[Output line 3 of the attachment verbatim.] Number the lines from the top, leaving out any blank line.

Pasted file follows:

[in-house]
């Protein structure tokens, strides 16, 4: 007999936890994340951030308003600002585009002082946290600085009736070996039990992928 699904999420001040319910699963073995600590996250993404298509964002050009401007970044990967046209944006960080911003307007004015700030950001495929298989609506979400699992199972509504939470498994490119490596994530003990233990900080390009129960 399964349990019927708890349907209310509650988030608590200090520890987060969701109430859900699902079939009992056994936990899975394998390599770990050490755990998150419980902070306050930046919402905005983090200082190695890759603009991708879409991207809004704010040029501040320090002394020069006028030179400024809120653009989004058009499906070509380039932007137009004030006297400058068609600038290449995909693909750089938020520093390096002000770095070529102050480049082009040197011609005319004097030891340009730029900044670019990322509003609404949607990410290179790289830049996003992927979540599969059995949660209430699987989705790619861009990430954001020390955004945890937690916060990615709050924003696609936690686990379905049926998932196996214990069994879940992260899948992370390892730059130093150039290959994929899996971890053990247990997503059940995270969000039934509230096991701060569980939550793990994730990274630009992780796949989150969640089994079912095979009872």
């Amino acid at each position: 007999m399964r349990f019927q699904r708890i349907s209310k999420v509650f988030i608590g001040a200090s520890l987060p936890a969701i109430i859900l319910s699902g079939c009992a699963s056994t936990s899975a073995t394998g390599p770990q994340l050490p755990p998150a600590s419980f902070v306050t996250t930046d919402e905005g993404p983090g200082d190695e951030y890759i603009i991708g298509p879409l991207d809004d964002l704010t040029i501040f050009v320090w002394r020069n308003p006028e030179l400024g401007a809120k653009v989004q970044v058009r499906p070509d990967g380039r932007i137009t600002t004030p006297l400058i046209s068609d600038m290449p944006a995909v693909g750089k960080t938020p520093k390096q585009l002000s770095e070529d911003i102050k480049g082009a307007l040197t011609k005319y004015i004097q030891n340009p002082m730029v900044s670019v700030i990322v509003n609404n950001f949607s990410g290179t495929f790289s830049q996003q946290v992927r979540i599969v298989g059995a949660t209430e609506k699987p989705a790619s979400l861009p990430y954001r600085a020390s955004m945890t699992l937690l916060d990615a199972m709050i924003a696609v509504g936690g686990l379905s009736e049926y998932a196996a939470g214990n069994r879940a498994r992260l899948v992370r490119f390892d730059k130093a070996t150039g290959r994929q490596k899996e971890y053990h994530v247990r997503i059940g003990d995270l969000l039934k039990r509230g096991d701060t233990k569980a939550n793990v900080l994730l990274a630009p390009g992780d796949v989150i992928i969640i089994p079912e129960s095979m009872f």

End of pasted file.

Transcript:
């Amino acid at each position: 007999m399964r349990f019927q699904r708890i349907s209310k999420v509650f988030i608590g001040a200090s520890l987060p936890a969701i109430i859900l319910s699902g079939c009992a699963s056994t936990s899975a073995t394998g390599p770990q994340l050490p755990p998150a600590s419980f902070v306050t996250t930046d919402e905005g993404p983090g200082d190695e951030y890759i603009i991708g298509p879409l991207d809004d964002l704010t040029i501040f050009v320090w002394r020069n308003p006028e030179l400024g401007a809120k653009v989004q970044v058009r499906p070509d990967g380039r932007i137009t600002t004030p006297l400058i046209s068609d600038m290449p944006a995909v693909g750089k960080t938020p520093k390096q585009l002000s770095e070529d911003i102050k480049g082009a307007l040197t011609k005319y004015i004097q030891n340009p002082m730029v900044s670019v700030i990322v509003n609404n950001f949607s990410g290179t495929f790289s830049q996003q946290v992927r979540i599969v298989g059995a949660t209430e609506k699987p989705a790619s979400l861009p990430y954001r600085a020390s955004m945890t699992l937690l916060d990615a199972m709050i924003a696609v509504g936690g686990l379905s009736e049926y998932a196996a939470g214990n069994r879940a498994r992260l899948v992370r490119f390892d730059k130093a070996t150039g290959r994929q490596k899996e971890y053990h994530v247990r997503i059940g003990d995270l969000l039934k039990r509230g096991d701060t233990k569980a939550n793990v900080l994730l990274a630009p390009g992780d796949v989150i992928i969640i089994p079912e129960s095979m009872f």